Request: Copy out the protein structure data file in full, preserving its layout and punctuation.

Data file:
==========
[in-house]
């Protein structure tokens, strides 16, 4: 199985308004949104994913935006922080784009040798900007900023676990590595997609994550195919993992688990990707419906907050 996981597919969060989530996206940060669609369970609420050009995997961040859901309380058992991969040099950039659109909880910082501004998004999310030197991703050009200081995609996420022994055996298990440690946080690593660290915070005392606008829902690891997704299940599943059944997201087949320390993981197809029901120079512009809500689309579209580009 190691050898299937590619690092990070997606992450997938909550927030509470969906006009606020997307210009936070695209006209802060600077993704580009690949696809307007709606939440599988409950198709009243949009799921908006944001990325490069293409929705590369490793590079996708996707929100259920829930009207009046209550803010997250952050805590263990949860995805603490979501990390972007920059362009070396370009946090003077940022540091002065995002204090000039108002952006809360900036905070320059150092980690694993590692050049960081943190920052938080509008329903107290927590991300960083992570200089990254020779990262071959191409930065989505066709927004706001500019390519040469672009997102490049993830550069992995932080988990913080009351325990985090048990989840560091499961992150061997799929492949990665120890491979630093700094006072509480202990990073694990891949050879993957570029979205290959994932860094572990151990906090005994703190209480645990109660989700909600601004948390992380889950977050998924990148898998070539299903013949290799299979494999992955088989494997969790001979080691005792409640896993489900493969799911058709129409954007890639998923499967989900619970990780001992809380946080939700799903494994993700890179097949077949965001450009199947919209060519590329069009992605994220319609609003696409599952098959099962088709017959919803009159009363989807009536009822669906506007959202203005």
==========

[in-house]
């Protein structure tokens, strides 16, 4: 199985308004949104994913935006922080784009040798900007900023676990590595997609994550195919993992688990990707419906907050 996981597919969060989530996206940060669609369970609420050009995997961040859901309380058992991969040099950039659109909880910082501004998004999310030197991703050009200081995609996420022994055996298990440690946080690593660290915070005392606008829902690891997704299940599943059944997201087949320390993981197809029901120079512009809500689309579209580009 190691050898299937590619690092990070997606992450997938909550927030509470969906006009606020997307210009936070695209006209802060600077993704580009690949696809307007709606939440599988409950198709009243949009799921908006944001990325490069293409929705590369490793590079996708996707929100259920829930009207009046209550803010997250952050805590263990949860995805603490979501990390972007920059362009070396370009946090003077940022540091002065995002204090000039108002952006809360900036905070320059150092980690694993590692050049960081943190920052938080509008329903107290927590991300960083992570200089990254020779990262071959191409930065989505066709927004706001500019390519040469672009997102490049993830550069992995932080988990913080009351325990985090048990989840560091499961992150061997799929492949990665120890491979630093700094006072509480202990990073694990891949050879993957570029979205290959994932860094572990151990906090005994703190209480645990109660989700909600601004948390992380889950977050998924990148898998070539299903013949290799299979494999992955088989494997969790001979080691005792409640896993489900493969799911058709129409954007890639998923499967989900619970990780001992809380946080939700799903494994993700890179097949077949965001450009199947919209060519590329069009992605994220319609609003696409599952098959099962088709017959919803009159009363989807009536009822669906506007959202203005």